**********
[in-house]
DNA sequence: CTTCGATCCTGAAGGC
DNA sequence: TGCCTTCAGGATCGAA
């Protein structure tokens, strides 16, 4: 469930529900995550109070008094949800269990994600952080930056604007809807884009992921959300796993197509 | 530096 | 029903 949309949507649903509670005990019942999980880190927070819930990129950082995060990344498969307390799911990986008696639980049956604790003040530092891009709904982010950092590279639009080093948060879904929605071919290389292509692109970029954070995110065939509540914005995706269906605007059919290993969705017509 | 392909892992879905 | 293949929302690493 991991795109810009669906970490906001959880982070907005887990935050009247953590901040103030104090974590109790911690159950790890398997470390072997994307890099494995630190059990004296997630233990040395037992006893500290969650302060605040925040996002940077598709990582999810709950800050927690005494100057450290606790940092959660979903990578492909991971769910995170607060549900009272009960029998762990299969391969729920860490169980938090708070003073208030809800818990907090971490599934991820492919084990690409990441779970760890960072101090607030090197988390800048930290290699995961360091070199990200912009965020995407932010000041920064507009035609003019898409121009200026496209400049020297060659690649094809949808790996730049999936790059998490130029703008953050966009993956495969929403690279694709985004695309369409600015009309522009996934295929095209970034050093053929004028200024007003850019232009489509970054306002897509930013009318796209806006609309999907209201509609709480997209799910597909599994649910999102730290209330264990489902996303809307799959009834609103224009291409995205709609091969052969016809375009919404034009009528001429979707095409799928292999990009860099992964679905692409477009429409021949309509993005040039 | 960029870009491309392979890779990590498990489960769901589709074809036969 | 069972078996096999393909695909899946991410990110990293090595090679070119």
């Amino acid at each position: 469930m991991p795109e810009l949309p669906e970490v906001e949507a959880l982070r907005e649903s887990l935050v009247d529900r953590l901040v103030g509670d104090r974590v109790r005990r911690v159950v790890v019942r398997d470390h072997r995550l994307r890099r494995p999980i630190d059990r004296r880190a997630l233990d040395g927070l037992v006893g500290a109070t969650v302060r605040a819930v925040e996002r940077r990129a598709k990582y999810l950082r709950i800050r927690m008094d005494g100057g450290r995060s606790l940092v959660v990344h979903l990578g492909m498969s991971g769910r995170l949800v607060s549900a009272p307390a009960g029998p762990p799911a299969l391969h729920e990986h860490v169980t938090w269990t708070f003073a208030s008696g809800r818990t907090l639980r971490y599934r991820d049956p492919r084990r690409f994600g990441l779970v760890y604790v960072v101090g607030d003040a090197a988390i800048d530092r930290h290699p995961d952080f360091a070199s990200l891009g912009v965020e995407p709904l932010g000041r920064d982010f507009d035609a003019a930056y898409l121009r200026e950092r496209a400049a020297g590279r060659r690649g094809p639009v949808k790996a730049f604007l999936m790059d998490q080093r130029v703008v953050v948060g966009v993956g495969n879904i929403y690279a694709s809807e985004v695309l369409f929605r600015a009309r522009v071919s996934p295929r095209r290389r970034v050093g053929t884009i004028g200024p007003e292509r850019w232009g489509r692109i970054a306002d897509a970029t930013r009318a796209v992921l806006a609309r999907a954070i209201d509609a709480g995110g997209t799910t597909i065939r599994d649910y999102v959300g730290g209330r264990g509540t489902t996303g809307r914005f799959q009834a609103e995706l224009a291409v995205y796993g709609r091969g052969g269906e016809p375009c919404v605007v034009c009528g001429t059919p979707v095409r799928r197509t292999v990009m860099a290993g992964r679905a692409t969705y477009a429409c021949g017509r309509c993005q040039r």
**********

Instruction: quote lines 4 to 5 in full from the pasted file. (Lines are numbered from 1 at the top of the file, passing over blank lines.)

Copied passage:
């Protein structure tokens, strides 16, 4: 469930529900995550109070008094949800269990994600952080930056604007809807884009992921959300796993197509 | 530096 | 029903 949309949507649903509670005990019942999980880190927070819930990129950082995060990344498969307390799911990986008696639980049956604790003040530092891009709904982010950092590279639009080093948060879904929605071919290389292509692109970029954070995110065939509540914005995706269906605007059919290993969705017509 | 392909892992879905 | 293949929302690493 991991795109810009669906970490906001959880982070907005887990935050009247953590901040103030104090974590109790911690159950790890398997470390072997994307890099494995630190059990004296997630233990040395037992006893500290969650302060605040925040996002940077598709990582999810709950800050927690005494100057450290606790940092959660979903990578492909991971769910995170607060549900009272009960029998762990299969391969729920860490169980938090708070003073208030809800818990907090971490599934991820492919084990690409990441779970760890960072101090607030090197988390800048930290290699995961360091070199990200912009965020995407932010000041920064507009035609003019898409121009200026496209400049020297060659690649094809949808790996730049999936790059998490130029703008953050966009993956495969929403690279694709985004695309369409600015009309522009996934295929095209970034050093053929004028200024007003850019232009489509970054306002897509930013009318796209806006609309999907209201509609709480997209799910597909599994649910999102730290209330264990489902996303809307799959009834609103224009291409995205709609091969052969016809375009919404034009009528001429979707095409799928292999990009860099992964679905692409477009429409021949309509993005040039 | 960029870009491309392979890779990590498990489960769901589709074809036969 | 069972078996096999393909695909899946991410990110990293090595090679070119």
């Amino acid at each position: 469930m991991p795109e810009l949309p669906e970490v906001e949507a959880l982070r907005e649903s887990l935050v009247d529900r953590l901040v103030g509670d104090r974590v109790r005990r911690v159950v790890v019942r398997d470390h072997r995550l994307r890099r494995p999980i630190d059990r004296r880190a997630l233990d040395g927070l037992v006893g500290a109070t969650v302060r605040a819930v925040e996002r940077r990129a598709k990582y999810l950082r709950i800050r927690m008094d005494g100057g450290r995060s606790l940092v959660v990344h979903l990578g492909m498969s991971g769910r995170l949800v607060s549900a009272p307390a009960g029998p762990p799911a299969l391969h729920e990986h860490v169980t938090w269990t708070f003073a208030s008696g809800r818990t907090l639980r971490y599934r991820d049956p492919r084990r690409f994600g990441l779970v760890y604790v960072v101090g607030d003040a090197a988390i800048d530092r930290h290699p995961d952080f360091a070199s990200l891009g912009v965020e995407p709904l932010g000041r920064d982010f507009d035609a003019a930056y898409l121009r200026e950092r496209a400049a020297g590279r060659r690649g094809p639009v949808k790996a730049f604007l999936m790059d998490q080093r130029v703008v953050v948060g966009v993956g495969n879904i929403y690279a694709s809807e985004v695309l369409f929605r600015a009309r522009v071919s996934p295929r095209r290389r970034v050093g053929t884009i004028g200024p007003e292509r850019w232009g489509r692109i970054a306002d897509a970029t930013r009318a796209v992921l806006a609309r999907a954070i209201d509609a709480g995110g997209t799910t597909i065939r599994d649910y999102v959300g730290g209330r264990g509540t489902t996303g809307r914005f799959q009834a609103e995706l224009a291409v995205y796993g709609r091969g052969g269906e016809p375009c919404v605007v034009c009528g001429t059919p979707v095409r799928r197509t292999v990009m860099a290993g992964r679905a692409t969705y477009a429409c021949g017509r309509c993005q040039r």